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Carvana is expanding into dozens of new markets and although it has yet to turn a profit, its vehicle unit sales more than doubled and gross profit nearly tripled in Q3 2018. The retailer just announced $2 billion in financing from Ally Financial.
Large dealer groups have recognized the opportunity and are jumping on the bandwagon. AutoNation has invested in Vroom and Lithia Motors has invested in Shift.
But assuming you're not a huge dealer group with millions of dollars to invest, how can you compete with online used vehicle retailers? Carvana certainly doesn't offer the lowest prices, so what attracts consumers to their brand, as well as other brands?
The answer is simple. Customer experience. What consumers want more than anything in a shopping experience is information and pricing transparency. When dealers withhold these items, many people choose to shop elsewhere.
In virtually every other industry, retailers post prices online and give information freely. Consumers expect similar transparency in the auto industry but many dealerships are still reluctant to give customers what they want.
But the way consumers shop today is never going to change. The Internet has changed that forever.
Years ago, when my wife and I were looking for a new house, we filled up a Manila envelope with information about desirable neighborhoods, school districts and proximity to venues, restaurants and other places that we thought we might frequent. Ninety percent of the shopping was done before we called a realtor. When it was time, all we had to do was find a house in our price range in the neighborhood we liked.
Of course, today's consumers don't use Manila envelopes to store research. Everything is done online, but it's the same concept. They know what they want and the last step is to call a dealership to get the final pieces of information they need in order to make a decision.
This information includes:
When a car shopper has this information on two or three vehicles in consideration, it's easy to make a final decision.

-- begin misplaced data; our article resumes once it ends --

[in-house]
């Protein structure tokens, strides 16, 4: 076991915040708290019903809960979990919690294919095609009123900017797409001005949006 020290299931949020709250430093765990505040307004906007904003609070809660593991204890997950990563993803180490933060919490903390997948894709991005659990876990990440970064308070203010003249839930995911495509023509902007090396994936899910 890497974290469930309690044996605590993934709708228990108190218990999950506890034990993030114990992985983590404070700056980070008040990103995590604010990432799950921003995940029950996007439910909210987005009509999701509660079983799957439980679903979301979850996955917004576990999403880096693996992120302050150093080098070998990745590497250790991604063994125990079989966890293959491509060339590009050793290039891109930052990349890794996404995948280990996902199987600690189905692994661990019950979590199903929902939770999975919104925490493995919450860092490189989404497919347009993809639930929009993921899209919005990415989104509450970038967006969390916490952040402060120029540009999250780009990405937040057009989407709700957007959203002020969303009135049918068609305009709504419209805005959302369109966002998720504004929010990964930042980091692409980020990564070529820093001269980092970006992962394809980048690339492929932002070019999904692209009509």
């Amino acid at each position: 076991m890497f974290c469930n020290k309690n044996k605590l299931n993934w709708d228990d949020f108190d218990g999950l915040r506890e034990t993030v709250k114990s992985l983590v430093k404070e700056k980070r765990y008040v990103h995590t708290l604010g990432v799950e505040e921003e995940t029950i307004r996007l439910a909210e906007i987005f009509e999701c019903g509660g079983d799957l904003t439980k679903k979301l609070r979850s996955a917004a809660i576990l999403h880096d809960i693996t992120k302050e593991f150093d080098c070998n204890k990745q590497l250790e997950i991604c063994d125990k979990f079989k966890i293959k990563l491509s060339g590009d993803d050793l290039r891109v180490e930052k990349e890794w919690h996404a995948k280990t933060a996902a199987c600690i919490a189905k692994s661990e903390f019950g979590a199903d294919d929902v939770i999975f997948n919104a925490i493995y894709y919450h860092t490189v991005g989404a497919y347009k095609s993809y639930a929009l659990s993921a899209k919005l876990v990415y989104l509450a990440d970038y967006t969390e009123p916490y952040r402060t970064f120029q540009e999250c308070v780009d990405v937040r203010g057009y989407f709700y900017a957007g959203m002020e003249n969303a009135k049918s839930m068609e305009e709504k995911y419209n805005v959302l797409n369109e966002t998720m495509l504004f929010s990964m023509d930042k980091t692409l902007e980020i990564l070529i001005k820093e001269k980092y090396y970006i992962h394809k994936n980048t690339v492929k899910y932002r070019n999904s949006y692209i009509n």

Once that decision is made, the consumer is more than willing to visit the dealership to see the vehicle, do a test drive, validate the trade-in and finalize paperwork. Ideally this final part of the process should take no more than one hour.
So, back to the original question. How can individual franchises and smaller dealer groups compete with online used vehicle retailers?
Be transparent. Invest in technology that gets your customers 90 percent of the way through the purchase transaction. Several affordable technology options exist so it doesn't require a huge up-front investment.
And don't forget what you can offer these pre-owned customers that Carvana and other online used vehicle retailers can't. Service. In fact, the four- to six- year old vehicle market is a prime target for dealerships looking to grow service revenue.
If you're worried whether pricing transparency will erode your used-vehicle margins in the same way that it has affected new vehicle margins, you're worrying about the wrong thing.
When you create a transparent and customer-friendly used-vehicle purchasing process, you create more opportunities to service those vehicles and build lasting customer relationships. That's where the real, long-term profit potential lies.